Friday Hodgepodge

Friday, March 09, 2018

Notable Commentary

"The best drama is grounded in reality, and medical drama is no exception." -- Paul Hsieh, in "How Badly Does Hollywood Distort Truth in Medical Dramas?" at Forbes.

"Civilization has benefitted from a long evolution in art; thanks to authors such as Tolstoy and Hugo, the literary microscope has been invented." -- Lisa VanDamme, in "The Literary Microscope" at Medium.

"We must be free to think: to grapple with facts, follow our judgment and draw our own conclusions." -- Steve Simpson, in "Three Free Speech Myths" at Merion West.

"There is a third flavor of socialism, which was unfortunately popularized by Milton Friedman." -- Keith Weiner, in "Socialism and Capital Consumption" at SNB & CHF.

If the right and left look alike today, it's in part because William Buckley did what he could to prevent examination of the moral premises behind the similarity. (Photo by Daniel Fazio on Unsplash)
Justice for William F. Buckley

Or: Better Late Than Never

Via HBL, I have learned of a much-needed corrective for the rash of undeserved accolades for William F. Buckley on the tenth anniversary of his passing. A fitting title, "William F. Buckley: Cowardly, Dishonest, Unjust, Racist, and Loved by Conservatives," and the following conclusion bookend the piece:
So, in the same year that Ayn Rand published Atlas Shrugged -- a hymn to individualism and individual rights -- William F. Buckley published a collectivist screed claiming that whites are "the advanced race" and contemplating when it is "worth" using violence to keep blacks in their place.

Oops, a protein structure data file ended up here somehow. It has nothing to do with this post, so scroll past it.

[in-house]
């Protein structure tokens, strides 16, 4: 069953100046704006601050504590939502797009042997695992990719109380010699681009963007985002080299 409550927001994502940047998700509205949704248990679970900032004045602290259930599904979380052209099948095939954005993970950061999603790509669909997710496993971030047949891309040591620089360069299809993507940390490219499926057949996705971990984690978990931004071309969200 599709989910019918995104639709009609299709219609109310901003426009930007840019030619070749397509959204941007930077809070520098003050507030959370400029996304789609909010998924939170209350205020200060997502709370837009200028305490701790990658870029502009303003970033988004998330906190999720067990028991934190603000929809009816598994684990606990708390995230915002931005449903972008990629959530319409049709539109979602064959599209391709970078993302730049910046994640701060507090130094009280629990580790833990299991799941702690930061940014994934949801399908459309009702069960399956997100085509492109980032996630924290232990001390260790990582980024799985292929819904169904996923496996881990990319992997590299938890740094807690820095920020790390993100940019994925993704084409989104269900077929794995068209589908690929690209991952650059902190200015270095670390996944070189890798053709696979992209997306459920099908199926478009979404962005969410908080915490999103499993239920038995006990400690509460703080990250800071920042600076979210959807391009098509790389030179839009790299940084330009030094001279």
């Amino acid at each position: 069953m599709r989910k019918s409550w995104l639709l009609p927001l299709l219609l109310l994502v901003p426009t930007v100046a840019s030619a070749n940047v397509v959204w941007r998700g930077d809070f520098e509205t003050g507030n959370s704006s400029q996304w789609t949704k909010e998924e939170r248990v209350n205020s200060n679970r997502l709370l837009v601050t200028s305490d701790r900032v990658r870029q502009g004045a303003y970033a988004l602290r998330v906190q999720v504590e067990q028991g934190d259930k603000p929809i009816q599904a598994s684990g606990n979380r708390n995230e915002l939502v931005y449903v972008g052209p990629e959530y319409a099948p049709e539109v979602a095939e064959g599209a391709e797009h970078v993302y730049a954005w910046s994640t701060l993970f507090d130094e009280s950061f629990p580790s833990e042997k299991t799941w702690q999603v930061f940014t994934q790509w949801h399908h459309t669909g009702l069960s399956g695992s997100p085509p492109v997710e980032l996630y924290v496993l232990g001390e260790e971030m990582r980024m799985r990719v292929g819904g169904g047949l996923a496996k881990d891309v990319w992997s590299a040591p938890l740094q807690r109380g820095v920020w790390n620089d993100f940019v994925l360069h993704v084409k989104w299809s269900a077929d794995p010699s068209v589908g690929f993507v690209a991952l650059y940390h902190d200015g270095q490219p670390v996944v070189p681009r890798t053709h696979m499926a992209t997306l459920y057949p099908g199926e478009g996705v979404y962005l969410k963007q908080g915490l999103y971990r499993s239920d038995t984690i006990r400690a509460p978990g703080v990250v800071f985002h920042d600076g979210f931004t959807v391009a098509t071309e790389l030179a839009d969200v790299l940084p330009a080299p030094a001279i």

Yet conservatives lie about Ayn Rand and celebrate Buckley.

That speaks volumes.
I recommend reading this in its entirety.

Reich Is Wrong

Tom Bowden writes about a video that has been popping up at every turn lately:
To promote his new book, The Common Good, political commentator Robert Reich has recorded a video called "Trump's Brand Is Ayn Rand." In it, Reich attributes a long list of current social ills to Rand's influence over Donald Trump, political conservatives, and the culture at large. But his argument depends on distorting Rand's actual views and exaggerating her cultural influence. All three of his main points can be readily refuted. [link in original]
The detail to which Bowden does this should embarrass Reich, but it probably won't.

-- CAV


SteveD said...

The better question is; which Ayn Rand villain does Donald Trump most resemble? My choice is Peter Keating.

Gus Van Horn said...


In saying so, you remind me of an article in The Federalist ("Donald Trump Is an Ayn Rand Villain"), in which Robert Tracinski notes in part:

"So Trump pivots from how he supposedly identifies with Howard Roark to a discussion of his favorite topic: how much people are talking about him. It's one of Trump's distinctive verbal tics to boast about how well he's doing in the polls, or about what "everybody says" about how great he is."

He does this, and then elaborates on how much like Keating Trump is.